The Future of Resilient Agriculture
Natalie Fleming knows Restorative Agriculture is the future. Restorative Agriculture means we can feed the masses without guilt and actually improve the ecosystems at the same time. Farmers who practice forms of Restorative Agriculture develop resilient farmland. Educated farmers have learned how to apply research into using restorative farming practices, restorative ecology, holistic management and other key methods that not only provide wonderful use of our lands, nutrient-dense foods, provides better care of our earth and animals, but also provides the healthiest harvests imaginable, all while reducing chemical use and runoff, protecting and using our resources. Restorative agriculture creates lands that are drought resilient, flood resilient, fire resilient, pest-resilient, rebuild our topsoil and no longer requires expensive subsidies. The cost is less to our nation, the benefits are incredible. Natalie Fleming believes that proper care of our lands and animals is better for our future as well as our present. We need to protect farmers, their life, and their livelihoods as we make the transition. The best part is that farmers who make the transition face fewer hardships as their land becomes resilient.
The last crop is crushed down and the new crop seeded in with the protection of crop residue. The land is never left bare. This protects the little critters and fungi in the soil that eat tiny rocks making the nutrients available to the crops. The soil keeps its structure, the topsoil deepens every year. There is very limited runoff keeping our streams, rivers, and oceans clean. No-till cropland retains its water for many months into what should be drought. While their neighbors dry up, no-till farmers enjoy green drought resistant, fire resistant land.
With traditional conventional agriculture, bare land washes out each spring after planting. Precious topsoil and all those expensive sprayed on chemicals just run off into the streams and rivers and eventually into the Ocean.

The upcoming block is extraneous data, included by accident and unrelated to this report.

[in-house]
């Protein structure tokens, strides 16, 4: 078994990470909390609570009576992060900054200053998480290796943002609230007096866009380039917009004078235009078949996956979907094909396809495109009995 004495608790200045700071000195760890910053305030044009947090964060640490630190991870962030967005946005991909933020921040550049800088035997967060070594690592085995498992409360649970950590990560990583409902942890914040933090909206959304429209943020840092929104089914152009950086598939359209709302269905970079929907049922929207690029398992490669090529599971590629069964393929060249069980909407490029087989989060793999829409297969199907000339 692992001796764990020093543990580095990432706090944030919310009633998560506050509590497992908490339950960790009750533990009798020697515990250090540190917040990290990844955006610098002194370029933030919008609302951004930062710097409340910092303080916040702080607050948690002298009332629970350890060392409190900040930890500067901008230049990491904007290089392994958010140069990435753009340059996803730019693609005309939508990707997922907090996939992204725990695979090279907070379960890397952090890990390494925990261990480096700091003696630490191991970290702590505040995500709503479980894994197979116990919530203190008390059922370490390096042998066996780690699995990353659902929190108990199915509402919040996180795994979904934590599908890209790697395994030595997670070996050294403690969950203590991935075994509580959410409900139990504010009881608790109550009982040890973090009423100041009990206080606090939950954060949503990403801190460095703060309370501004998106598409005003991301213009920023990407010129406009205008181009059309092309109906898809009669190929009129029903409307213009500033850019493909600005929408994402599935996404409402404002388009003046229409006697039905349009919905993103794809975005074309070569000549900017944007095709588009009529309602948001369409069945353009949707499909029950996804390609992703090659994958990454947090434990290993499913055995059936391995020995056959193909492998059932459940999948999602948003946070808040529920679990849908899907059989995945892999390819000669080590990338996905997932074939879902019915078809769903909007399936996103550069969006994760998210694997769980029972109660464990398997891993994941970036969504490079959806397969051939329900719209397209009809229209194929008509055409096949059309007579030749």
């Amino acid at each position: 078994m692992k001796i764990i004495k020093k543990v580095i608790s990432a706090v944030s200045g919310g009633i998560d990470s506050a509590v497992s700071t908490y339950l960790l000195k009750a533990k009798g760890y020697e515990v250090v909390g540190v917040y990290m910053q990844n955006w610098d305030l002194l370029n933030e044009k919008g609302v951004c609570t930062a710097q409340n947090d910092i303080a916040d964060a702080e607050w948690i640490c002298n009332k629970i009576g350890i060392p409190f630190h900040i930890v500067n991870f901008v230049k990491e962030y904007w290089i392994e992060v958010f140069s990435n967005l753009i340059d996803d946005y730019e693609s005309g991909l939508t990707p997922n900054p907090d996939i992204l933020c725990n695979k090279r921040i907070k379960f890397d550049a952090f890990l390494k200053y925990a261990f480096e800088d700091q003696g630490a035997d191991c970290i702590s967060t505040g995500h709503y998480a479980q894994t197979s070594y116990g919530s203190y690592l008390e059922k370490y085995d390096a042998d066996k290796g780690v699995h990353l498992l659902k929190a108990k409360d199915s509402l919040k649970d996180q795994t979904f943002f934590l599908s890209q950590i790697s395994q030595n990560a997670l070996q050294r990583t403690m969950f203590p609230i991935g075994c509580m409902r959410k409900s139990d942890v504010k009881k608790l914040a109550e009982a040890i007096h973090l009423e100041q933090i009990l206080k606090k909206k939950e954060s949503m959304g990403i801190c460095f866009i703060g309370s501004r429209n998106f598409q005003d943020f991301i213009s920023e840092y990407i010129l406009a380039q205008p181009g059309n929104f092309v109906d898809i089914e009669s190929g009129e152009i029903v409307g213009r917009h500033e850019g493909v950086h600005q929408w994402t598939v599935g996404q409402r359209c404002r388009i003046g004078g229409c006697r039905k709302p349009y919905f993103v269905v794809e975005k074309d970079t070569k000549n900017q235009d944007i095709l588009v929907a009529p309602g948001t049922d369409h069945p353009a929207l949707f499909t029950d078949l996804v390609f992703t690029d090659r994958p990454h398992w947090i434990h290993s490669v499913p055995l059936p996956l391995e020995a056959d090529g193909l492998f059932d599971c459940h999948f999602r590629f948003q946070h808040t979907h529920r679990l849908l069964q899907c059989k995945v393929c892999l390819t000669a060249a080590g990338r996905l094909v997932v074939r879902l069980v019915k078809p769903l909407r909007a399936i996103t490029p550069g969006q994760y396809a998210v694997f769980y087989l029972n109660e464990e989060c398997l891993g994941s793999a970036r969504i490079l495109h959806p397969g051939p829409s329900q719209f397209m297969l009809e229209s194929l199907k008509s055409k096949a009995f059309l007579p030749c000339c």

Rows of crops or pasture are planted and harvested between rows of trees. Trees provide dappled sunlight and protection against winds and extreme temperatures. This creates a pleasant Savanah type grazing area for livestock on even the hottest days. Crops between rows of trees can continue photosynthesis during the hottest part of the day when photosynthesis usually shuts down.
Natalie loves happy beasts, and beasts just love grazing in the shade. Silvopasture combines forestry with grazing livestock. The livestock benefits from the dappled sunlight and grazes for longer on what would have been a hot day, graze for longer, and grow delicious faster. These happy cows have a great life. Their farmer moves them to a fresh pasture each day along his farm. The trees, perennial shrubs, and grasses cool the earth lowering the dew point. Without the dappled sunlight, photosynthesis usually shuts down in the hottest part of the day. In Silvopastures photosynthesis continues as it’s cooler and plant growth continues. As the beasts are moved every day, they are never in their poo and they do not return to that piece of land until after full grazing recovery, just as in the wild. This three dimensional growing system grows far more calories and nutrients per acre and uses the land year round.
The most Important Soil picture ever
We don’t have the license to use the most important picture ever, so please, please, please click this link to the US Botanical Garden to see a profound picture of a guy holding up roots, that can change the direction of all agriculture in the future. Ask yourself, which side of the picture will burn? Which side of the picture will retain water and resist drought? Which side will have water runoff? Which side sustains life? Here is my explanation of how these roots make a difference. Look at Jim’s picture of Dr. Jerry Glover standing before his roots. Both crops are wheat. The wheat on the left is perennial. (it lives year after year). The wheat on the right is annual. (it dies after one year and must be replanted.) When the heavy rains come, the water will run off the soil of the wheat on the right and may wash off some wheat with it. When the heavy rains come, the water will soak into the wheat on the left, saving precious moisture for the dry season and preventing flooding. Should a real flood come in, the wheat on the left will survive while the wheat on the right will be completely destroyed. It’s time to change, and we can.
Nat Knows: Nat asked a group of farmers and ranchers who are practitioners of these methods, how much help a farmer or rancher would need from the Feds to make the transition. “Nothing. We make a profit the first year. We don’t need any government help.” Typical independent attitudes. When have you ever heard the words “Farming” and “Profit” in the same sentence? Nat believes these food production systems and land management systems will bring down the costs in farm subsidies, end the destructive pest/drought/flood/fire cycles, increase nutrient density, secure our nation’s food supply, and bless our nation. So whether or not our farmers and ranchers want it or need it, we should allow a tax sabbatical for a period of 4 years for any farmer or rancher brave enough to make the transition. This transitional tax deduction will save taxpayer dollars and motivate those scratching their heads in indecision to make the brave jump. Natalie gets it.
You may wish to set your video player to the speed you wish. Some may prefer to watch these at 2x speed. There is hope for the future! While Natalie M Fleming for Congress links to these articles, it is not a complete endorsement of the website’s materials…